NASA Releases First 8K Footage From Space (And It's Really Cool)



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Photo Credit: NASA

See you later, 4K. NASA and the European Space Agency delivered the first 8K Ultra High Definition (UHD) video of astronauts living, working and conducting research from the International Space Station on Friday, to celebrate the 18th anniversary of humans living on a continual aboard.

The footage was shot on the Helium 8K camera by RED, a digital cinema company. The camera is capable of shooting at resolutions ranging from conventional HDTV up to 8K, specifically 8192 x 4320 pixels. By comparison, the average HD consumer television displays up to 1920 x 1080 pixels resolution, and digital Cinemas typically project in resolutions of 2K to 4K.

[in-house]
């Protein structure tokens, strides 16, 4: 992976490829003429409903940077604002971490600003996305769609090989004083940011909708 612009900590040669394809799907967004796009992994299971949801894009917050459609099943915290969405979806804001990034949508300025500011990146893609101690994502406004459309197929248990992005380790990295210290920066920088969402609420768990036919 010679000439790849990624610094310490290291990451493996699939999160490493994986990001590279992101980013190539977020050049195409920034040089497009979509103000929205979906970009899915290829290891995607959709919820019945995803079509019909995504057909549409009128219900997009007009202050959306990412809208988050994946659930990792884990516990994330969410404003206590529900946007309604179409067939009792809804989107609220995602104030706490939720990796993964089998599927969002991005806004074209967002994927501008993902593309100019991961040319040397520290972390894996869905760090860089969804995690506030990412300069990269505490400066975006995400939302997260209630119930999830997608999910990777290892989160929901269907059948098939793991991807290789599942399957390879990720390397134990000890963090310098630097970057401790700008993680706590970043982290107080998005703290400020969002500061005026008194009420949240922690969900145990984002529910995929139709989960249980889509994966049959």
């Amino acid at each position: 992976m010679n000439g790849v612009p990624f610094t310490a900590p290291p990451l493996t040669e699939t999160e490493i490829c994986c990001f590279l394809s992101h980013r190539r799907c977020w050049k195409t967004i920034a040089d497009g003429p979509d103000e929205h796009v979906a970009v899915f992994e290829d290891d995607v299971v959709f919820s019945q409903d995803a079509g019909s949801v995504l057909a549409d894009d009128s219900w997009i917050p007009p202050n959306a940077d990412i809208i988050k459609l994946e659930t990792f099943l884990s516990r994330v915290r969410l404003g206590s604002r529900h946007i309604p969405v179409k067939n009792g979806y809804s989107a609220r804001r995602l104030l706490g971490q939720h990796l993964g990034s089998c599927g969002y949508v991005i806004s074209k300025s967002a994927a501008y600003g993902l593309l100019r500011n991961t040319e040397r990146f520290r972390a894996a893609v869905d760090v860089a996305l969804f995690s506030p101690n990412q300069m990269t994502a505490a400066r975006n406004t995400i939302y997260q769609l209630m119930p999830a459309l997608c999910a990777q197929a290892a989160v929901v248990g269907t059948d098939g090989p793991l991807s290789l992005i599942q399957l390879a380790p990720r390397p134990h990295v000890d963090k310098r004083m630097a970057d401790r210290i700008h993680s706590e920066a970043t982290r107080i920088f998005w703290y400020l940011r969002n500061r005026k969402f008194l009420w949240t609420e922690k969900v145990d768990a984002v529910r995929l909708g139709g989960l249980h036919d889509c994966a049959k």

The RED camera is the same brand used to record theatrical releases such as The Hobbit trilogy, Guardians of the Galaxy Volume 2, and TV shows such as Stranger Things.

Engineers who previously sent high-definition (HD) cameras, 3D cameras, and a camera capable of recording 4K footage to the International Space Station, delivered the new 8K camera to the station in April on the 14th SpaceX cargo resupply mission through a Space Act Agreement between NASA and RED.

The camera's ability to record two times the pixels and at resolutions four times higher than the 4K camera brings science to Orbit in the homes, laboratories and classrooms of everyone on Earth, NASA said in a statement.

"We're excited to embrace new technology that improves our ability to engage our audiences in space research," said David Brady, Assistant Scientist at the International Space Station Program at Science Office at Johnson. "Every improvement in imagery Fidelity brings that person on Earth closer to the in-space experience, allowing them to see what human Spaceflight is doing to improve their life, as well as enable Humanity to explore the universe."

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